Things are going downhill quickly in Poland. Late last month, the Ministry of Finance announced that it would begin prosecuting individual players who access unlicensed gambling sites. In that statement, the government stated that it had information on more than 24,000 people who had accessed underground gambling sites. Of those, they have started criminal investigations on 1,100 of those people with the intent to target the largest winners.
Very few countries target individual players. Up until recently, Poland was one of many countries whose laws were only enforced against operators and those involved in the business of gambling. Last month’s announcement was a game changer for regular gamblers. Now, anyone who places a bet online at the wrong website faces the risk of legal prosecution.
Details are still lacking on the state of investigations. We don’t know how vigorously these people will be prosecuted or what could come of this. It’s frightening to wonder how, exactly, the authorities obtained this information and the precedence it sets going forward. Even if you’re not a gambler, there are some serious privacy implications here.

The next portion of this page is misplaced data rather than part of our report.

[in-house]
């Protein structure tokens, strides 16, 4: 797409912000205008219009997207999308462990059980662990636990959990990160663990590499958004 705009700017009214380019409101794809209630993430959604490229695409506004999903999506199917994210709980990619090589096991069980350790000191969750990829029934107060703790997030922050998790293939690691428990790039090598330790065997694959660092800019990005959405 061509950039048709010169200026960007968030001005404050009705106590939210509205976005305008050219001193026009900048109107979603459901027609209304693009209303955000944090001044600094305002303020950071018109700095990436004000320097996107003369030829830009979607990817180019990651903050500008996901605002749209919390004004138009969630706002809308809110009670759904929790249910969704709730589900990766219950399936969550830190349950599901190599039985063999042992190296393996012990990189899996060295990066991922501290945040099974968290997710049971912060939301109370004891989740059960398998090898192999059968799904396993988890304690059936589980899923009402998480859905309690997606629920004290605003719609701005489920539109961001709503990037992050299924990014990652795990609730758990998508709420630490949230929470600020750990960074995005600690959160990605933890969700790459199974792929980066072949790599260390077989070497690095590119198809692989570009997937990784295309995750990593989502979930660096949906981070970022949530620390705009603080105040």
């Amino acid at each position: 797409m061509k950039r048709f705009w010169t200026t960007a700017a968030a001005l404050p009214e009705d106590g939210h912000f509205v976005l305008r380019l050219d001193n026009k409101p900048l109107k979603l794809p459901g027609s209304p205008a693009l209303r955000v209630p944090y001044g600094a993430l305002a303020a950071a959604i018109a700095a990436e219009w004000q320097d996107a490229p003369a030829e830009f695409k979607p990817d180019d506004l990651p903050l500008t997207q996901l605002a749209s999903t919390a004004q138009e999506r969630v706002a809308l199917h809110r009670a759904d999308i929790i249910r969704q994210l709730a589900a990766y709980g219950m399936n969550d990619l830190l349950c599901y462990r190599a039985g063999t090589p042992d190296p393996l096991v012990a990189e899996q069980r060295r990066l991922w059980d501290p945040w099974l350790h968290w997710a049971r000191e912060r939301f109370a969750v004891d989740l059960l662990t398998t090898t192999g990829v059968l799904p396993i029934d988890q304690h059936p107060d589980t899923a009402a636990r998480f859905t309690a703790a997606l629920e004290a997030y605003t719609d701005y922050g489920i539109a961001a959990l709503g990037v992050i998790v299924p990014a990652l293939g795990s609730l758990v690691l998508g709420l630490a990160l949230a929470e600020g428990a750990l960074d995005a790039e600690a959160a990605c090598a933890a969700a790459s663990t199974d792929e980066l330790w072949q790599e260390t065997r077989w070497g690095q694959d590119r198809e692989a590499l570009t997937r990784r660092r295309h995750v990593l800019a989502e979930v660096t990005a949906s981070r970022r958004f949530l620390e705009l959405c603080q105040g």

For any betting site to be licensed and legal in Poland, it must host its servers in Poland, carry a Polish domain name and use the Polish banking system exclusively. It is difficult to get a license and the industry is therefore very uncompetitive. Up until recently, the vast majority of online wagers placed in Poland were taken by underground or offshore gaming sites.
Now, the few licensed operators in Poland are calling for even stricter enforcement of the country’s gaming laws. Specifically, operators want the Ministry of Finance to block internet access to unlicensed gaming sites and lower online gambling taxes.
TheNews.pl quoted Zdzislaw Kostrubala from the Association of Bookmaker Employers and Employers as saying:
“Instead of getting the source of the problem they are tackling ordinary citizens.”
If it wasn’t enough that individual players were under fire, now we face the possibility of internet censorship. Things are not looking good in Poland lately.